To be more effective, the NCC needs to be revitalised
Maj. Gen. S.V Thapliyal (retd)
The National Cadet Corps with its strength of 1.3 million is the largest youth organisation of its kind in the world. In a country like ours where 330 millions people are below 30 years of age, this organisation is all the more necessary to train and orientate the youth to become better and more responsible citizens in all walks of life. NCC, therefore, needs to be seen as a youth movement of a unique kind and it is important that this organisation is not allowed to stagnate, Constant improvement at all times is the key to survival and good health of any organisation and NCC is no exception. Hence, some important steps need to be taken to revitalise the NCC at macro level.
Despite doing a wonderful job of training the youth of the country, achievements of the NCC do not get properly highlighted. Even in the Services, a posting to the NCC is considered the end of career prospects of an officer. This perception needs to be changed. Image building exercises will have to be seriously undertaken by both the NCC itself as also the Central and State governments. Good publicity is like oxygen without which even the best of things perish. While the governments may not be enthused by this idea, HQ DG NCC units must evolve a joint action plan in this respect and work ceaselessly to create awareness of NCC activities in the country.
Funding of NCC activities is a joint responsibility of the Central and state governments. While the Centre fulfils its complete budgetary responsibility, state governments are most trady in this respect. In a majority of cases, required budgetary support is less than 60 per cent, which adversely affects the training of the cadets. A typical case is of Punjab. Which, in spide of having an ex-army man as a chief minister, is providing only 30 per cent of the required budgetary support.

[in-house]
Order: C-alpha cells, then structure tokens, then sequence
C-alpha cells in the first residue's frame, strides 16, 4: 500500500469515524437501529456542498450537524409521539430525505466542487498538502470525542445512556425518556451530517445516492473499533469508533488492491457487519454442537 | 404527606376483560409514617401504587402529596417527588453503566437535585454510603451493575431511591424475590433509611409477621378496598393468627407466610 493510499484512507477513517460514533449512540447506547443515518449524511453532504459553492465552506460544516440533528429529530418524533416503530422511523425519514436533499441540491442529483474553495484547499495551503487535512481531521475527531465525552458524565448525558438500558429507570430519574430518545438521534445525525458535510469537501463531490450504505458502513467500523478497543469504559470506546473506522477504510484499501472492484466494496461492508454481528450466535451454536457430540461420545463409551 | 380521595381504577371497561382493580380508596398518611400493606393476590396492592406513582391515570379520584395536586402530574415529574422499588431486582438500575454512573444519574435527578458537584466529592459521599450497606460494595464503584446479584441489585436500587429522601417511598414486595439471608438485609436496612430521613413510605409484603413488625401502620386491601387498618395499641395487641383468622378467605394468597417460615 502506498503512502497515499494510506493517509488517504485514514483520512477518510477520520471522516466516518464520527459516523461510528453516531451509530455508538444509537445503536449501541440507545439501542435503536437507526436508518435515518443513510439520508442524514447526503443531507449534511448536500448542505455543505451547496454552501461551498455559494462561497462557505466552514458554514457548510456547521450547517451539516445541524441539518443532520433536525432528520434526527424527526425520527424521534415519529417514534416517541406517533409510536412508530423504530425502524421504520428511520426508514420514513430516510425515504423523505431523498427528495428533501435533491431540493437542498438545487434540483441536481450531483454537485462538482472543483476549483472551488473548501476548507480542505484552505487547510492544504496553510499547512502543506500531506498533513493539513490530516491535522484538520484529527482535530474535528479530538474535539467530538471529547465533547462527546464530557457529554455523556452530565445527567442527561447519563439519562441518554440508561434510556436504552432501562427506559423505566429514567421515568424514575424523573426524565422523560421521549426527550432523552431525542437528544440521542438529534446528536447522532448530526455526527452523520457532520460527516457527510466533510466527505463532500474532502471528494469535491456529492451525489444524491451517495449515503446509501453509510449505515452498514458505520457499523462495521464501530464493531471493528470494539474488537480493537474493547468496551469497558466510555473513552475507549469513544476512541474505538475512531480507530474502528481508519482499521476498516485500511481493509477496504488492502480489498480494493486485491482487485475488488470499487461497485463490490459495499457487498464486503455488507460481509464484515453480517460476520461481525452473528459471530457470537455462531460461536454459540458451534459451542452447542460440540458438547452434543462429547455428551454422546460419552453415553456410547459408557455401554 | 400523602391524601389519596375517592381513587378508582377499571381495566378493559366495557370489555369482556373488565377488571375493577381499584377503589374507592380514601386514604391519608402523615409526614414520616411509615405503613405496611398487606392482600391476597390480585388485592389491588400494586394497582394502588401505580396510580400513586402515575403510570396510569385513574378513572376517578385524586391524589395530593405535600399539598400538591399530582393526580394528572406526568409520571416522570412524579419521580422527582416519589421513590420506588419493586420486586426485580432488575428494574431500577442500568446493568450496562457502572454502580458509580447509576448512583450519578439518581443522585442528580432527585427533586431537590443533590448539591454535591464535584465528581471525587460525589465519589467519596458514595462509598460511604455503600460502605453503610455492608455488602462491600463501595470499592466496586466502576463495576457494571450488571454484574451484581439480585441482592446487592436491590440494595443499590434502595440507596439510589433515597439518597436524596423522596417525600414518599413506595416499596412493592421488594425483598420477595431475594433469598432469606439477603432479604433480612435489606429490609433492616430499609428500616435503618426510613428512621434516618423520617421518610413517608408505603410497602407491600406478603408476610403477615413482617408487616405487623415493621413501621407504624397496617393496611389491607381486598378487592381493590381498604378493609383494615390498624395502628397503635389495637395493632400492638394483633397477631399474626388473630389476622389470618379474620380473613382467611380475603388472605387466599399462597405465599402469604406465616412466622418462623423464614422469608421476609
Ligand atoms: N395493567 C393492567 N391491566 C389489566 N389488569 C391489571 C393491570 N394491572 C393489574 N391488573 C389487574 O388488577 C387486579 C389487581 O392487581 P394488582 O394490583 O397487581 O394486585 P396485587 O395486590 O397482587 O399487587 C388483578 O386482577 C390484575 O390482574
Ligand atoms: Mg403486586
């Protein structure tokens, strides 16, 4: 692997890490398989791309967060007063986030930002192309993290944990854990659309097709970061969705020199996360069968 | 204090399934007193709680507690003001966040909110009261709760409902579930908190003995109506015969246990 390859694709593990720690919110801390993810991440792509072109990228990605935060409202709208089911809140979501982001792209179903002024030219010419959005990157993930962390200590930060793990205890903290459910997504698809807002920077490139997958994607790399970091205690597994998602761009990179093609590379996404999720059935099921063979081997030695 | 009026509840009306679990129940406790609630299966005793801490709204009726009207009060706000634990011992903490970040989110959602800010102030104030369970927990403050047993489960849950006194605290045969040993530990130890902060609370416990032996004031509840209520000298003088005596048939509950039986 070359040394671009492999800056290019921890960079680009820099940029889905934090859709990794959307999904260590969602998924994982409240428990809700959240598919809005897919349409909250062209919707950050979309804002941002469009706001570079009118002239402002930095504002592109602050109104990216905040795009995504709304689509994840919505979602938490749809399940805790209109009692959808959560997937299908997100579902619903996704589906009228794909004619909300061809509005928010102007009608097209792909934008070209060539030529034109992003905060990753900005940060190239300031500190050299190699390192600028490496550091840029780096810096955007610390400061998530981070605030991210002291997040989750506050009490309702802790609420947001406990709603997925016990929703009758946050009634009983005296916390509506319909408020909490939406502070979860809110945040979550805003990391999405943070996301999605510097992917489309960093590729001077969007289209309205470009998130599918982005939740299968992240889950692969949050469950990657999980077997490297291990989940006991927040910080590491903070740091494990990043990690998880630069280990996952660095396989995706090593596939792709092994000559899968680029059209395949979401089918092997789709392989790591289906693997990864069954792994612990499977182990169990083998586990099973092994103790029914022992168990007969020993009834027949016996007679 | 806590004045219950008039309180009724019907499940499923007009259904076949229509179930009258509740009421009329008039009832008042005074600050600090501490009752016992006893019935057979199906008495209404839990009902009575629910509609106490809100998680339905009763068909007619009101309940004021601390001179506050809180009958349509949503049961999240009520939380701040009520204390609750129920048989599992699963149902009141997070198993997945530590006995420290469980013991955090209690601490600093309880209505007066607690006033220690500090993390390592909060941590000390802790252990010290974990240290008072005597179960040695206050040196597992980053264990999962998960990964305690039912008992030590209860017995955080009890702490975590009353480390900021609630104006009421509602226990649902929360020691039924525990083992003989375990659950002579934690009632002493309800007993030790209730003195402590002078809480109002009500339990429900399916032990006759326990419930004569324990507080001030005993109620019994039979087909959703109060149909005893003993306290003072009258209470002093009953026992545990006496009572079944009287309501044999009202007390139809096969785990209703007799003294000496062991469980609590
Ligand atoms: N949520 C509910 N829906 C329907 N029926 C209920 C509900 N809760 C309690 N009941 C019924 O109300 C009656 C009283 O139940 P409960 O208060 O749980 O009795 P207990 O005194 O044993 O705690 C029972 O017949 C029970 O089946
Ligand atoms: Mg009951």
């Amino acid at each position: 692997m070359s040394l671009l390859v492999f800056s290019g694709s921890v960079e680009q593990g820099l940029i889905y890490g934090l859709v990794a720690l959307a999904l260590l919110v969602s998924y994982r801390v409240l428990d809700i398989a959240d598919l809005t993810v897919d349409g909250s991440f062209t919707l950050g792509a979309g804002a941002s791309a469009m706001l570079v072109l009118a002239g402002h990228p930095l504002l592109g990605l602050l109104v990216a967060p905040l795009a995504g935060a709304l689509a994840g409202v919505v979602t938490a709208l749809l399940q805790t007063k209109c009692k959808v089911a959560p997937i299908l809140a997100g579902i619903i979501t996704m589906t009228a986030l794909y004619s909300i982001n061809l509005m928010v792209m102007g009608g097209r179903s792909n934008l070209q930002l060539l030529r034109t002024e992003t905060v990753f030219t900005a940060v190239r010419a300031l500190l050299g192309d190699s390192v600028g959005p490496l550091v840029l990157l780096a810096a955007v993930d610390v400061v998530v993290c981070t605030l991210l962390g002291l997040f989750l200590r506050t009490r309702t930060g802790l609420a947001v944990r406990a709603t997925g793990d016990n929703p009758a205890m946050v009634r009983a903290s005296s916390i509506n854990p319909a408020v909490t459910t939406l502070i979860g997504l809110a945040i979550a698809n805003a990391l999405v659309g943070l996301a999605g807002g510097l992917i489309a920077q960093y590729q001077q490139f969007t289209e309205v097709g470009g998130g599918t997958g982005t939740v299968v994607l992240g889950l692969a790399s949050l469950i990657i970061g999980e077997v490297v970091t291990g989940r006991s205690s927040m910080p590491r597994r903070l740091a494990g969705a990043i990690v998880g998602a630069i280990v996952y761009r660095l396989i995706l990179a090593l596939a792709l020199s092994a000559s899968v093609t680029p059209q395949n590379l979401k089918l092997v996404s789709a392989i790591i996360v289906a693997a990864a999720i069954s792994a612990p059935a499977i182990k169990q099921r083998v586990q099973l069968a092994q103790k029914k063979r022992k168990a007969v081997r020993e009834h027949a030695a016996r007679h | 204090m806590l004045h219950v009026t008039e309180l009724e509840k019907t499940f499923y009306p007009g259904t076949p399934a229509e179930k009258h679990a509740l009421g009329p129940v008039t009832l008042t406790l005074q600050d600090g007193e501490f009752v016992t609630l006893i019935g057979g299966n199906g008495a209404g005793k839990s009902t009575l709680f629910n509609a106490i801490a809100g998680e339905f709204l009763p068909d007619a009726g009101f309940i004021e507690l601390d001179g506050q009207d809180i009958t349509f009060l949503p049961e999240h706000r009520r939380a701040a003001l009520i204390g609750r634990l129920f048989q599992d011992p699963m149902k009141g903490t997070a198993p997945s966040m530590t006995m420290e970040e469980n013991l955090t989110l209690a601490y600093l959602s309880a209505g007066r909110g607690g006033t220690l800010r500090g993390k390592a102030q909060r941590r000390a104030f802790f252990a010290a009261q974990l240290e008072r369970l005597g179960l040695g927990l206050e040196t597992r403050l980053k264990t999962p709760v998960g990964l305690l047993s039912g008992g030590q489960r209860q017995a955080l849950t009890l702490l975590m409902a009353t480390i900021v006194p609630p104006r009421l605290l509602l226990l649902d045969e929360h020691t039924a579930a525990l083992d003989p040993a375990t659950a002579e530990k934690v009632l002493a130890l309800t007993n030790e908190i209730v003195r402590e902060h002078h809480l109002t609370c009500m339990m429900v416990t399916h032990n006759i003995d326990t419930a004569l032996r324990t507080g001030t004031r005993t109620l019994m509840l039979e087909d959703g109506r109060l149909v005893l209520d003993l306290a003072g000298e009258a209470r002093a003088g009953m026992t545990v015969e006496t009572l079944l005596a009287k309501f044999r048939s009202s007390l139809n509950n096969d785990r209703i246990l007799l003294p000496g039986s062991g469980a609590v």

Enhancing Central Welfare Funds
NCC has created a Central Welfare Fund to render financial assistance to cadets in case of injury/death and also fund adventure activities in the NCC, it is managed by a Board comprising members from the NCC as also the Ministry of Defence. The corpus has been created by charging each cadet rupees 10 annually as also grants by state governments. In another case of state indifference, only a few state governments have given this grant despite numerous requests and protracted correspondence. There is definitely a case to double the cadets’ contribution to Rs 20 annually so that corpus of Cadet Welfare Society increases.
This corpus fund should then be invested and all expenditure incurred by the interest so accrued instead of eating into the corpus, as is the case at present. The Central government also needs to nudge, probably a little strongly, the state governments to contribute to CWS funds.
Automation of NCC
The buzzword of the day is automation. It is a much-needed requirement for all organisations, more so for the NCC, with its all-India presence in every state. The project is there in the pipeline but is hanging fire due to usual bureaucratic apathy and indifference.
Computerisation of NCC is a vital and urgent requirement. Not only will it improve its functioning it will be another step towards modernisation.
Deficiency of Officers
The officer cadre responsible for training and administration of the NCC is provided by the three Services i.e., army, navy and air force. As is well known, all these three services have shortage of officers: 23 per cent in the army, 35 per cent in the air force and 28 per cent in the navy. NCC therefore has to share the poverty.
However, this deficiency of officers seriously affects both training and administration of NCC units with a consequent effect on the quality of training of cadets. Once of the suggested methods is to induct released Short Service Commissioned officers both men and women into the NCC to make up for this deficiency. There terms and conditions of service can be worked out. This will benefit both the NCC and also the released Short Service Commissioned officers who will be gainfully reemployed rather than being left on the roadside to fend for themselves. On the flipside, this will probably encourage more people to opt for the Short Service Commission.
This is the day age of sponsorship. Corporate for sponsorship of sports and adventure for sponsorship of sports and adventure activities. Since NCC conduct a large number of adventure activities including mountaineering expeditions, white water rafting and so on. Seeking corporate sponsorship for such activities should become a norm. This will reduce dependence of NCC on government for funds and will also result in adequate publicity.
These are some of the steps that need to be taken to revitalise this wonderful organisation. We must remember that a nation which aspires to being a leading power in the world has to invest in its young people They are the future of any nation.
For most women at National Cadet Corps’ Officers Training Academy (NCCOTA) in Gwalior, life has taken an adventurous leap